The Last Days of Pompeii, three versions

Gli ultimi giorni di Pompei
R: Luigi Maggi. B: Edward G. Bulwer-Lytton (novel). K: Roberto Omegna, Giovanni Vitrotti. D: Umberto Mozzato, Lydia De Roberti, Luigi Maggi, Ernesto Vaser, Mirra Principi. P: Società Anonima Ambrosio, Torino. It 1908
Print: Museo Nazionale del Cinema, Torino / EYE
Engl. subtitles

“The first film version was the British short film The Last Days of Pompeii (1900), directed by Walter R. Booth. Eight years later followed Gli ultimi giorni di Pompei / The Last Days of Pompeii (Arturo Ambrosio, Luigi Maggi, 1908). In 1913 followed two more Italian silent film versions, Gli ultimi giorni di Pompei / The Last Days of Pompeii (Mario Caserini, 1913), and Jone ovvero gli ultimi giorni di Pompei / Jone or the Last Days of Pompeii (Giovanni Enrico Vidali, Ubaldo Maria Del Colle, 1913).
The first sound version was the Hollywood production The Last Days of Pompeii (Ernest B. Schoedsack, Merian C. Cooper, 1935), with Preston Foster and Basil Rathbone. It carried a disclaimer that, although the movie used the novel’s description of Pompei, it did not use its plot or characters. The film was a moderate success on its initial release, but made an overall loss of $237,000.”
Paul van Yperen
goodreads

Gli ultimi giorni di Pompei
R: Mario Caserini, Eleuterio Rodolfi. D: Fernanda Negri Pouget, Eugenia Tettoni Fior, Ubaldo Stefani. P: Ambrosio. It 1913
Engl. subtitles

“(…) the feature-length Ancient World cinematic epic was born in 1908 when The Last Days of Pompeii was produced in Italy. It was Italy which took the lead in crafting these early epics, directors drawing on the native tradition of staging grand opera but, by shooting on location, constructing massive sets and deploying thousands of extras, establishing the visual parameters of the new cinematic genre. The choice of the early nineteenth century British novel by Bulwer-Lytton, already adapted three times for the stage in England, as the basis of the first great epic underlines the continuity with the existing literary and theatrical tradition. Two new film versions of Lytton’s novel were produced in Italy in 1913 and they were joined in the cinemas by adaption of Sienkiewicz’s ‘Quo vadis’ (1912), Gustave Flaubert’s ‘Salammbo’ (filmed as Salambo, 1914), and Cardinal Wiseman’s ‘Fabiola’, 1916.”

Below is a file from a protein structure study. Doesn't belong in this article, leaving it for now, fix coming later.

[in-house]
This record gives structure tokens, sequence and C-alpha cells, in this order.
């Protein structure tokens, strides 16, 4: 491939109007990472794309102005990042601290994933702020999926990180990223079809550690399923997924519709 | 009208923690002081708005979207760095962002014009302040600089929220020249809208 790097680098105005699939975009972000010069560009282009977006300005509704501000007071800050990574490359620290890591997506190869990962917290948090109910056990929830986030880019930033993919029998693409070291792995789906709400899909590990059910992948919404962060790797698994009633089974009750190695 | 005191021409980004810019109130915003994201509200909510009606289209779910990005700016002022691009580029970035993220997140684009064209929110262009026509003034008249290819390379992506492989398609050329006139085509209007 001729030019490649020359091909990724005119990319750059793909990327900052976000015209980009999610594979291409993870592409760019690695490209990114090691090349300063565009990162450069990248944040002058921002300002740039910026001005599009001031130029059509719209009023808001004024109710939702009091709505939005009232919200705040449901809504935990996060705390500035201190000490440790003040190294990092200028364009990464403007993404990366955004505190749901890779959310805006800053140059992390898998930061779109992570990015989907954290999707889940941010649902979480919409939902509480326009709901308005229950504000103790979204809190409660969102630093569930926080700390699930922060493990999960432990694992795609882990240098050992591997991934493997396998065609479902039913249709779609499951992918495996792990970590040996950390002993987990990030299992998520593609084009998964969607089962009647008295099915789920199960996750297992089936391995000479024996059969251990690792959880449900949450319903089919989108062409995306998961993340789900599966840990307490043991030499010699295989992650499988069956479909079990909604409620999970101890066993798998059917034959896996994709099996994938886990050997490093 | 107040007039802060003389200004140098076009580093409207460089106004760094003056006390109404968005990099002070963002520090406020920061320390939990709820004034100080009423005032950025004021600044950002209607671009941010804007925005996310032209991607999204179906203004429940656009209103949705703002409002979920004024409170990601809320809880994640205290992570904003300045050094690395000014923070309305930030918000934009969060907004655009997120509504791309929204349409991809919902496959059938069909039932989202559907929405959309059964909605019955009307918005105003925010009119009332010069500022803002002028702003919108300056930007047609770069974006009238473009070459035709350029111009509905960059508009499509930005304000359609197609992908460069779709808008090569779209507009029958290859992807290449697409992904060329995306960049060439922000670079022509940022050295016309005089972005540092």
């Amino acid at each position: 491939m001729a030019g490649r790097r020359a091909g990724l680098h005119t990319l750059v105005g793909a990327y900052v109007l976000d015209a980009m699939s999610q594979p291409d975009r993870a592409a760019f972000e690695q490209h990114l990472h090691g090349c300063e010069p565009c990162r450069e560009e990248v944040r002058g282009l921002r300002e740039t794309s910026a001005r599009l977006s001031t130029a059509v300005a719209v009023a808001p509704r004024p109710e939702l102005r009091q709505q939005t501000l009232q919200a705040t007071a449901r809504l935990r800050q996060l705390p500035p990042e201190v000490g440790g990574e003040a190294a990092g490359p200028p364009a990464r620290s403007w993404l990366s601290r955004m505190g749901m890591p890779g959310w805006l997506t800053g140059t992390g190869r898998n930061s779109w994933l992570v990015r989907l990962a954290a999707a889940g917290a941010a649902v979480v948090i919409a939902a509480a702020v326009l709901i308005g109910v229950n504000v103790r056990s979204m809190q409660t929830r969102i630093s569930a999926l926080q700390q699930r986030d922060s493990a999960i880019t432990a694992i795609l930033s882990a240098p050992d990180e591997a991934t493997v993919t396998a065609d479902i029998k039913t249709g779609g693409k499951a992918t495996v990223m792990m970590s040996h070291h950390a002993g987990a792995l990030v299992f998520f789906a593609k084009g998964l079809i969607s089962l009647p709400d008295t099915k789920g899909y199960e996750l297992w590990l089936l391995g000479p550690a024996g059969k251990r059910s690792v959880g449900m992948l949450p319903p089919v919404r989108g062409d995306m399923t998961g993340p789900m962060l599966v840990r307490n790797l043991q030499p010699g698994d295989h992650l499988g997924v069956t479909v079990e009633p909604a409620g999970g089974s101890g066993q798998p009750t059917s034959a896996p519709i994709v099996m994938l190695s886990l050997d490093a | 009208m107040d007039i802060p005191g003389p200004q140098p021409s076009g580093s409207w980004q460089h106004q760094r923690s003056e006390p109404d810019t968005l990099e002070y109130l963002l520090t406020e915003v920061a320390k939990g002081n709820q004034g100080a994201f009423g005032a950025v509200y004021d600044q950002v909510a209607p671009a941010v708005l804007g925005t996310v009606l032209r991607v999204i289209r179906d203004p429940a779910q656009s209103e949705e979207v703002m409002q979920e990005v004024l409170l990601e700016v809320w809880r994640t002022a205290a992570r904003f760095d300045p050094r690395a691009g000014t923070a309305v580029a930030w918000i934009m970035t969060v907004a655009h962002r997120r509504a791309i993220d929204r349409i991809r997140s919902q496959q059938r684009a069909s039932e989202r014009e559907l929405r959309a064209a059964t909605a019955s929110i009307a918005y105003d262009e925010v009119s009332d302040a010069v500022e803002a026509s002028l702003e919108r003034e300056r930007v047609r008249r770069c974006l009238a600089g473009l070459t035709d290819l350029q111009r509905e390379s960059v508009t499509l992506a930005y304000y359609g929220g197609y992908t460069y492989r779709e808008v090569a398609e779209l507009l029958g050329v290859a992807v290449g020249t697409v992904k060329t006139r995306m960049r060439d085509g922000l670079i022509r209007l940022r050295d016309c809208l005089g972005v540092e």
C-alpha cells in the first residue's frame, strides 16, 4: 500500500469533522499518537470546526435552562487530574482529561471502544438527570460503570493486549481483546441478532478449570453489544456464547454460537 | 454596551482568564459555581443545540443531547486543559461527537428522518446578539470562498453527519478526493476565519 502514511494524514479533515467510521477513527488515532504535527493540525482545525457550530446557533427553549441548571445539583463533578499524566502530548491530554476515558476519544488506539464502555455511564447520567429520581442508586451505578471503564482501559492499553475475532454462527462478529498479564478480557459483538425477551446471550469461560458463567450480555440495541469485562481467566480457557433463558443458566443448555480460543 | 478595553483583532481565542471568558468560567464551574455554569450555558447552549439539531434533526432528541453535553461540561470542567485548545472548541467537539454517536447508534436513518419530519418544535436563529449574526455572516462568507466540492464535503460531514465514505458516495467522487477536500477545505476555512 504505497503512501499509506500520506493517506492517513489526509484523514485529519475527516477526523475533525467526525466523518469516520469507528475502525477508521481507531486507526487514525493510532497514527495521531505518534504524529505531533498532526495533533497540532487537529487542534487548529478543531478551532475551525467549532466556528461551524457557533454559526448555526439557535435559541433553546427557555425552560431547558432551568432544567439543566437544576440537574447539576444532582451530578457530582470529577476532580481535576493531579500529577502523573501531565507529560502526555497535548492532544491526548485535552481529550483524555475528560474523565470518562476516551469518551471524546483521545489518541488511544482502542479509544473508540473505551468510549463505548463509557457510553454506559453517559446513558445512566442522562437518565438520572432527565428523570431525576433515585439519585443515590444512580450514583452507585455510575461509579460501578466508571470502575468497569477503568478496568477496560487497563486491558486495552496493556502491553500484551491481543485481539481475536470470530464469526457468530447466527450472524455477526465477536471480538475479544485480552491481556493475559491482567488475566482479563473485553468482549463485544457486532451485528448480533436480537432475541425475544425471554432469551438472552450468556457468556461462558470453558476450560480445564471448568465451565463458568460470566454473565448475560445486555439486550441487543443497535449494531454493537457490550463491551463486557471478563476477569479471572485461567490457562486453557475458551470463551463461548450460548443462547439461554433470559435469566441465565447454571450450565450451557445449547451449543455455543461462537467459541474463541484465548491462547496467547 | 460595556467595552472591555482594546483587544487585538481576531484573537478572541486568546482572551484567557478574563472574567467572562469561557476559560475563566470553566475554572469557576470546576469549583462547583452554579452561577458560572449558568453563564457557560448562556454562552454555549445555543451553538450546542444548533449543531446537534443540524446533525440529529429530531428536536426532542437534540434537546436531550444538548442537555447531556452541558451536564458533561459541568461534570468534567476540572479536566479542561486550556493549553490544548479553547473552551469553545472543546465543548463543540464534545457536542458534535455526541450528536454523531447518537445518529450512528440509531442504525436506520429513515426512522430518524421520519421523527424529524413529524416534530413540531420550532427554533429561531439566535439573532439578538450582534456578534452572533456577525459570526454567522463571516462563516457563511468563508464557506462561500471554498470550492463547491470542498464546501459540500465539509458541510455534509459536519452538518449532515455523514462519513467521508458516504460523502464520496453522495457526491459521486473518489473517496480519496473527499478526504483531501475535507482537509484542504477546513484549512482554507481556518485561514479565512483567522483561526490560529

Jeffrey Richards: Hollywood’s Ancient Worlds. A&C Black 2008, p. 25

“The story, involving dovetailing romantic jealousies and Egyptian treachery, is neatly complicated and occasionally exhausting, and the characterizations are weak; but the film is a feast for the eyes. Scene after scene matters. Until Vesuvius blows its stack, signaling an ‘Ozymandias’-message, the intricate compositions and exceptional fluidity of gesture and motion ensure an irresistibly cinematic result. White birds flutter and take flight; a man, from his balcony, overlooks the sea, both appearing in the frame; a blind slave girl, we are told by a title, is walking home when she unexpectedly enters the frame and walks in our direction. We become ‘home’ for her, a representation of what is unknown for her in her life. When she veers to frame-right to drink from an accustomed fountain, we see also what is known to her in her sightless life. In the same shot, therefore, we take in her groping in the dark of blindness and also in the light of habit and experience. This is terrific stuff.”
Dennis Grunes

Jone ovvero gli ultimi giorni di Pompei
R: Ubaldo Maria Del Colle, Giovanni Enrico Vidali. B: Edward George Bulwer-Lytton (novel). K: Raimondo Scotti. Ba: Domenico Gaido. D: Cristina Ruspoli, Luigi Mele, Giovanni Enrico Vidali, Suzanne De Labroy, Giovanni Ciusa, Michele Ciusa. P: Pasquali e C., Vay e Hubert. It 1913
Print: Museo Nazionale del Cinema, Torino
Engl. subtitles

>>> Quo vadis? on this site:  Blockbusters from Italy

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